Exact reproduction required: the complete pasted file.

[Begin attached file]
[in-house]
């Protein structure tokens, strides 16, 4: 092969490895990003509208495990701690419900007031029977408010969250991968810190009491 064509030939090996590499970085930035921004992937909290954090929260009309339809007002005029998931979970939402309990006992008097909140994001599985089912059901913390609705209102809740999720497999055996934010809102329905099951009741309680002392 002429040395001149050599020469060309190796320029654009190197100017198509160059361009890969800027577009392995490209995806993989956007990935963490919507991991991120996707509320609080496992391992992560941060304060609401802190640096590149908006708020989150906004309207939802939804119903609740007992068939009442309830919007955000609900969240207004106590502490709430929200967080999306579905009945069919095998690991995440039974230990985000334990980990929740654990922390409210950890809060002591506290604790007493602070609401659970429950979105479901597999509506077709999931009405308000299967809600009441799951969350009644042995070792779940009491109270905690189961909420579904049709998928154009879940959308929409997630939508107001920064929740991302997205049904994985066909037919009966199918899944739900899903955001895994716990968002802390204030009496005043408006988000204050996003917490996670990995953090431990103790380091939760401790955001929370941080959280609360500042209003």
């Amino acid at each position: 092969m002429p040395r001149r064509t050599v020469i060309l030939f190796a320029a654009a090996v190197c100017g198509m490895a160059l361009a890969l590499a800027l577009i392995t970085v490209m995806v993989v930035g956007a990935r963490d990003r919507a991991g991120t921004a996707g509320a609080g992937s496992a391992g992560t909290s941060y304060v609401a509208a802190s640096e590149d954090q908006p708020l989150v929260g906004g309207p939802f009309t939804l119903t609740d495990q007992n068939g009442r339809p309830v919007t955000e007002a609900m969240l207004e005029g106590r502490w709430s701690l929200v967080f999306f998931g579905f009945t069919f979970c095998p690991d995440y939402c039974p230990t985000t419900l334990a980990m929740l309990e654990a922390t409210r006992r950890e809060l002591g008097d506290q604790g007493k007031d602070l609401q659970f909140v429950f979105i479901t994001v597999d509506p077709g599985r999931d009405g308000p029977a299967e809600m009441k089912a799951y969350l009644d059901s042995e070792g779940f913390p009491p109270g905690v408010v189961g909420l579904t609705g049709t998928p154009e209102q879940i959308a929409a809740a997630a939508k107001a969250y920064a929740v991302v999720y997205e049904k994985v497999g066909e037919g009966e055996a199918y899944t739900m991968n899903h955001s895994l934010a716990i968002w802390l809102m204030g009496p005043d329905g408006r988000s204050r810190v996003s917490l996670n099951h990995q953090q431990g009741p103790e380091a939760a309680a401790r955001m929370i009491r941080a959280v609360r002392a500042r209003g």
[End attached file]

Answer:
[in-house]
């Protein structure tokens, strides 16, 4: 092969490895990003509208495990701690419900007031029977408010969250991968810190009491 064509030939090996590499970085930035921004992937909290954090929260009309339809007002005029998931979970939402309990006992008097909140994001599985089912059901913390609705209102809740999720497999055996934010809102329905099951009741309680002392 002429040395001149050599020469060309190796320029654009190197100017198509160059361009890969800027577009392995490209995806993989956007990935963490919507991991991120996707509320609080496992391992992560941060304060609401802190640096590149908006708020989150906004309207939802939804119903609740007992068939009442309830919007955000609900969240207004106590502490709430929200967080999306579905009945069919095998690991995440039974230990985000334990980990929740654990922390409210950890809060002591506290604790007493602070609401659970429950979105479901597999509506077709999931009405308000299967809600009441799951969350009644042995070792779940009491109270905690189961909420579904049709998928154009879940959308929409997630939508107001920064929740991302997205049904994985066909037919009966199918899944739900899903955001895994716990968002802390204030009496005043408006988000204050996003917490996670990995953090431990103790380091939760401790955001929370941080959280609360500042209003």
């Amino acid at each position: 092969m002429p040395r001149r064509t050599v020469i060309l030939f190796a320029a654009a090996v190197c100017g198509m490895a160059l361009a890969l590499a800027l577009i392995t970085v490209m995806v993989v930035g956007a990935r963490d990003r919507a991991g991120t921004a996707g509320a609080g992937s496992a391992g992560t909290s941060y304060v609401a509208a802190s640096e590149d954090q908006p708020l989150v929260g906004g309207p939802f009309t939804l119903t609740d495990q007992n068939g009442r339809p309830v919007t955000e007002a609900m969240l207004e005029g106590r502490w709430s701690l929200v967080f999306f998931g579905f009945t069919f979970c095998p690991d995440y939402c039974p230990t985000t419900l334990a980990m929740l309990e654990a922390t409210r006992r950890e809060l002591g008097d506290q604790g007493k007031d602070l609401q659970f909140v429950f979105i479901t994001v597999d509506p077709g599985r999931d009405g308000p029977a299967e809600m009441k089912a799951y969350l009644d059901s042995e070792g779940f913390p009491p109270g905690v408010v189961g909420l579904t609705g049709t998928p154009e209102q879940i959308a929409a809740a997630a939508k107001a969250y920064a929740v991302v999720y997205e049904k994985v497999g066909e037919g009966e055996a199918y899944t739900m991968n899903h955001s895994l934010a716990i968002w802390l809102m204030g009496p005043d329905g408006r988000s204050r810190v996003s917490l996670n099951h990995q953090q431990g009741p103790e380091a939760a309680a401790r955001m929370i009491r941080a959280v609360r002392a500042r209003g």